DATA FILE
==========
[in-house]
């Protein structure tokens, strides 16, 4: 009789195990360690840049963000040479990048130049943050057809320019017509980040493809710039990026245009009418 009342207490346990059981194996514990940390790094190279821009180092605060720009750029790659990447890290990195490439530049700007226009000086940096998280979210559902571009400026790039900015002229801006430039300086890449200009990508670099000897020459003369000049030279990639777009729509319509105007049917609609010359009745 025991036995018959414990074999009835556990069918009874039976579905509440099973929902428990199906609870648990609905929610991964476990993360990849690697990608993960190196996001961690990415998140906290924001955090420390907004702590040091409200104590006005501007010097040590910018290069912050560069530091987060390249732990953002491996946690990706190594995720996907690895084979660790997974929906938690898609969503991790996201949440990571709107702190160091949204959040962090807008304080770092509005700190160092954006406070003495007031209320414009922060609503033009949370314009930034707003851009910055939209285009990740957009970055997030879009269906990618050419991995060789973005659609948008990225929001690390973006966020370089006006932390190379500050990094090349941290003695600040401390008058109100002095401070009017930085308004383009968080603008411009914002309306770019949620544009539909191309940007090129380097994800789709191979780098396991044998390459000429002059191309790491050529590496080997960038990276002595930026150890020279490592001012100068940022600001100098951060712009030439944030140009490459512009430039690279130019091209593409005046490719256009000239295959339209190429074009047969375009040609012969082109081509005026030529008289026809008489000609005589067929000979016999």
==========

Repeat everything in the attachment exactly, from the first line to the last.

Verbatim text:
[in-house]
């Protein structure tokens, strides 16, 4: 009789195990360690840049963000040479990048130049943050057809320019017509980040493809710039990026245009009418 009342207490346990059981194996514990940390790094190279821009180092605060720009750029790659990447890290990195490439530049700007226009000086940096998280979210559902571009400026790039900015002229801006430039300086890449200009990508670099000897020459003369000049030279990639777009729509319509105007049917609609010359009745 025991036995018959414990074999009835556990069918009874039976579905509440099973929902428990199906609870648990609905929610991964476990993360990849690697990608993960190196996001961690990415998140906290924001955090420390907004702590040091409200104590006005501007010097040590910018290069912050560069530091987060390249732990953002491996946690990706190594995720996907690895084979660790997974929906938690898609969503991790996201949440990571709107702190160091949204959040962090807008304080770092509005700190160092954006406070003495007031209320414009922060609503033009949370314009930034707003851009910055939209285009990740957009970055997030879009269906990618050419991995060789973005659609948008990225929001690390973006966020370089006006932390190379500050990094090349941290003695600040401390008058109100002095401070009017930085308004383009968080603008411009914002309306770019949620544009539909191309940007090129380097994800789709191979780098396991044998390459000429002059191309790491050529590496080997960038990276002595930026150890020279490592001012100068940022600001100098951060712009030439944030140009490459512009430039690279130019091209593409005046490719256009000239295959339209190429074009047969375009040609012969082109081509005026030529008289026809008489000609005589067929000979016999």